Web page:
Survival Techniques

4 Minute Read
Art to support communities.

Naomi Edmonson

In a typically dreary corner of London, amongst a sea of brick facades, six radiant words in bold type are splashed across the side wall of a beer garden: “Talk to Someone. Anyone. About Anything.” Their maker, Naomi Edmonson, knows that staying positive is an art form. She first wrote those words only to herself, as part of a list of things she needed to remember to do when she was feeling sad. Now, her colourful project Survival Techniques, a series of uplifting messages painted on London’s walls, reminds other Londoners to do the same.

The message may sound simple. But for Naomi, it made all the difference in some of her darkest days. She realised that, when she was feeling depressed, simply leaving the house and having a tiny conversation with the staff at the corner shop made a huge difference to her mood, though it was often the last thing that she wanted to do. So she wrote it down to remind herself.

However, the message is an important one for others too, and it was for that reason that Naomi took her list of “Survival Techniques” and broadcast it across London’s brown walls in bold, colourful typeface. She realised that some of the moments that had helped her the most in her life were moments when other people had spoken openly or admitted things that could make them vulnerable. So Naomi decided to try it herself. She told a work friend about her list. It was a big step.

As a former professional freestyle skier, and a young person with everything going for her, Naomi was a little embarrassed to admit to feeling depressed and sad. However, Naomi’s friend thought it was a great idea, and said that she felt like she needed a list of her own. From there, Naomi went on to mention it to more people, all of whom reacted positively to the idea. Armed with the positive reactions of her peers, one day, Naomi saw Camille Walala painting the exterior of a building near Old Street and was inspired to transform her list into wall paintings. Naomi says “I wanted them to live in democratic spaces, where they could be accessible by anyone.”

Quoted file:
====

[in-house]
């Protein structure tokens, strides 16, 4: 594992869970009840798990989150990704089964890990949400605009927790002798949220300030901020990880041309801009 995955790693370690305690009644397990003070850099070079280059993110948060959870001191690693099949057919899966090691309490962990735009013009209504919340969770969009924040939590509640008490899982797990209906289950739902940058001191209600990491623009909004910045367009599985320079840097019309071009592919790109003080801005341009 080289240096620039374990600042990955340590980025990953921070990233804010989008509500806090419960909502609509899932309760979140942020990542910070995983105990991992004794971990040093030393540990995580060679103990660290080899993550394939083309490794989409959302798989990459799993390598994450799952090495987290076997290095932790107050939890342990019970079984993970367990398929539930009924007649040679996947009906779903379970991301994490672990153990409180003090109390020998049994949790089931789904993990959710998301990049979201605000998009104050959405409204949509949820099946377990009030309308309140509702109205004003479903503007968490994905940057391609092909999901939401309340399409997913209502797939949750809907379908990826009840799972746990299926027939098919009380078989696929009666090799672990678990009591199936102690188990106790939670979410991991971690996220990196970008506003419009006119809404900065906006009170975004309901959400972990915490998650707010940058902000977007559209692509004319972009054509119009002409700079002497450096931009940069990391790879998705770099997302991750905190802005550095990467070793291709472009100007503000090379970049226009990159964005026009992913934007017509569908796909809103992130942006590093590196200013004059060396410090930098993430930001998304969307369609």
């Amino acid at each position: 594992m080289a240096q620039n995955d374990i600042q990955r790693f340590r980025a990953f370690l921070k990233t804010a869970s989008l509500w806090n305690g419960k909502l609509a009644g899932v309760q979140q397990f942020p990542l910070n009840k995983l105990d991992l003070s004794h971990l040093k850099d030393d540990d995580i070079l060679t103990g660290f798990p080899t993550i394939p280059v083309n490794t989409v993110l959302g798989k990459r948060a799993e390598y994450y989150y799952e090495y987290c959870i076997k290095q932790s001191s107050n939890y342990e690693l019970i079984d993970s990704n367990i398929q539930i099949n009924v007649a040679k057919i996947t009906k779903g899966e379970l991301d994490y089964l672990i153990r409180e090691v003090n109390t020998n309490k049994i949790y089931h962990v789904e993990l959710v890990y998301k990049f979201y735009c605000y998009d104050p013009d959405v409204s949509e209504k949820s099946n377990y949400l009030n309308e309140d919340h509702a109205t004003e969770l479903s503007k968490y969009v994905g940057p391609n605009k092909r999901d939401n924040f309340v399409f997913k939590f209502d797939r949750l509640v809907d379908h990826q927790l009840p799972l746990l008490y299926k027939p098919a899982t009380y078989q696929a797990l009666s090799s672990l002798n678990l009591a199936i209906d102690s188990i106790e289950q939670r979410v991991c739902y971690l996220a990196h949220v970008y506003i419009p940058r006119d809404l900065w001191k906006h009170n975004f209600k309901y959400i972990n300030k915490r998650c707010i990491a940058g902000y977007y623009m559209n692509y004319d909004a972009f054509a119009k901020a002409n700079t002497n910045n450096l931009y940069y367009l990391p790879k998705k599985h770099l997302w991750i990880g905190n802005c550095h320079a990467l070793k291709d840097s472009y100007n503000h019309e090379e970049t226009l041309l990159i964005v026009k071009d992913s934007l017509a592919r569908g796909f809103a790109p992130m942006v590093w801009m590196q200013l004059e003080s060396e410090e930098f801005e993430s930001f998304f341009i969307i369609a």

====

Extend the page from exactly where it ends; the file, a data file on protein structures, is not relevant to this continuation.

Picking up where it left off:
Naomi’s story is one about the power of community as a source of motivation. The inspiration for Naomi’s first wall painting “Hide Less, Chat More” came from that same friend she had first confided in. That message resonated with others, and soon Naomi was being offered more walls to paint. At every stage of the project, people have expressed to Naomi how the phrases resonated and stuck with them. They, too, have felt marooned by the same low feelings that Naomi herself has experienced. And that has inspired her to create more art. Today, Naomi’s work continues to be influenced by her community. Her website invites people to send their own Survival Techniques, which might become future paintings. In turn, the words that she has painted have become coping strategies for her at different times in her life. For example, the words “Hide Less, Chat More” not only helped Naomi when she was feeling low, but also provided her with the courage to speak openly about her project and drive it forward.

Now, Naomi is starting a new project – a series of illustrations about celebrating everyday moments that make her feel good. She says that one of her favourite parts of her day is when she pushes off on her bike in the morning, and accelerates down the hill and around the mini roundabout. It is a “golden” moment. Another is watching the “politics of the geese and the moorhens” by the lake in the park, and remembering that she is “both an integral part of the world but also insignificant in the grand scheme of things”. But it’s not all moments of quiet introspection. Naomi also talks about the power of comedy to inspire and empower. In fact, one of her original Survival Techniques was to think about the last thing that made her smile. In her words, “I can be sustained for days by a good joke.”